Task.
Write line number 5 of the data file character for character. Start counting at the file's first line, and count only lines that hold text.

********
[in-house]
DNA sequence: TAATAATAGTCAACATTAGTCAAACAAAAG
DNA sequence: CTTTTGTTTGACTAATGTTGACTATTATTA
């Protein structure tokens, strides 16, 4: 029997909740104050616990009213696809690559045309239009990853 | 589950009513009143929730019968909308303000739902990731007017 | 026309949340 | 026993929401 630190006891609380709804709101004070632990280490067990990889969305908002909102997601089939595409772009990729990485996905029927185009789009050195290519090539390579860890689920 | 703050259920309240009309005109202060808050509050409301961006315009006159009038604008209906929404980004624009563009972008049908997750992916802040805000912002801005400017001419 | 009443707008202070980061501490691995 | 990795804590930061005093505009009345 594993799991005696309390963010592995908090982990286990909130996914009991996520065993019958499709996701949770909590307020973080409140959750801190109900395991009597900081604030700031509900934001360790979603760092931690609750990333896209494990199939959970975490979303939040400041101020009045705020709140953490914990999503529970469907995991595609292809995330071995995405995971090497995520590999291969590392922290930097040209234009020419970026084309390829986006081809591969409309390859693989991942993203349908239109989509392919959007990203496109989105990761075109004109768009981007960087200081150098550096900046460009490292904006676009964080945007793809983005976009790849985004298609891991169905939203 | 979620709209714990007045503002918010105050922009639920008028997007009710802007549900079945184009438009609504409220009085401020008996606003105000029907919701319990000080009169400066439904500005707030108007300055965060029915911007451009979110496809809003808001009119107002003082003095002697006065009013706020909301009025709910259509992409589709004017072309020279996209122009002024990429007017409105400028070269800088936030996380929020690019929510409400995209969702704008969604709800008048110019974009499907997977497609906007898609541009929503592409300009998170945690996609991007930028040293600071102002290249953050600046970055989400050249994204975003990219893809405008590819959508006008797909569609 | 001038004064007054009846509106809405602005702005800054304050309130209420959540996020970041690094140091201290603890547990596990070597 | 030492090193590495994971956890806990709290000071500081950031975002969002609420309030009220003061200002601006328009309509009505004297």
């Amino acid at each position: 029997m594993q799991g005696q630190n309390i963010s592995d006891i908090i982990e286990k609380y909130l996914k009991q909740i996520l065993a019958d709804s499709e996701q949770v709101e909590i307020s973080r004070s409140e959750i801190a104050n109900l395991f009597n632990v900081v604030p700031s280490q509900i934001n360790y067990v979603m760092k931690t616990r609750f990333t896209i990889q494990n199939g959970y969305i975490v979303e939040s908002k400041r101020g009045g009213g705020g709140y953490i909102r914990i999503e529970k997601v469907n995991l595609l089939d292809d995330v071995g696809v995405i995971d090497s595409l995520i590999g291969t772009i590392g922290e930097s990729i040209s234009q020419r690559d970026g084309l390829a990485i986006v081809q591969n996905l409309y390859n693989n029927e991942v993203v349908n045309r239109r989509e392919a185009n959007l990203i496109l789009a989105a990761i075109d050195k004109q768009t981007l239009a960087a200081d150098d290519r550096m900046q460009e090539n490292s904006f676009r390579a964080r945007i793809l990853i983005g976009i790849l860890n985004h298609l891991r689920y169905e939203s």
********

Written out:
């Amino acid at each position: 029997m594993q799991g005696q630190n309390i963010s592995d006891i908090i982990e286990k609380y909130l996914k009991q909740i996520l065993a019958d709804s499709e996701q949770v709101e909590i307020s973080r004070s409140e959750i801190a104050n109900l395991f009597n632990v900081v604030p700031s280490q509900i934001n360790y067990v979603m760092k931690t616990r609750f990333t896209i990889q494990n199939g959970y969305i975490v979303e939040s908002k400041r101020g009045g009213g705020g709140y953490i909102r914990i999503e529970k997601v469907n995991l595609l089939d292809d995330v071995g696809v995405i995971d090497s595409l995520i590999g291969t772009i590392g922290e930097s990729i040209s234009q020419r690559d970026g084309l390829a990485i986006v081809q591969n996905l409309y390859n693989n029927e991942v993203v349908n045309r239109r989509e392919a185009n959007l990203i496109l789009a989105a990761i075109d050195k004109q768009t981007l239009a960087a200081d150098d290519r550096m900046q460009e090539n490292s904006f676009r390579a964080r945007i793809l990853i983005g976009i790849l860890n985004h298609l891991r689920y169905e939203s």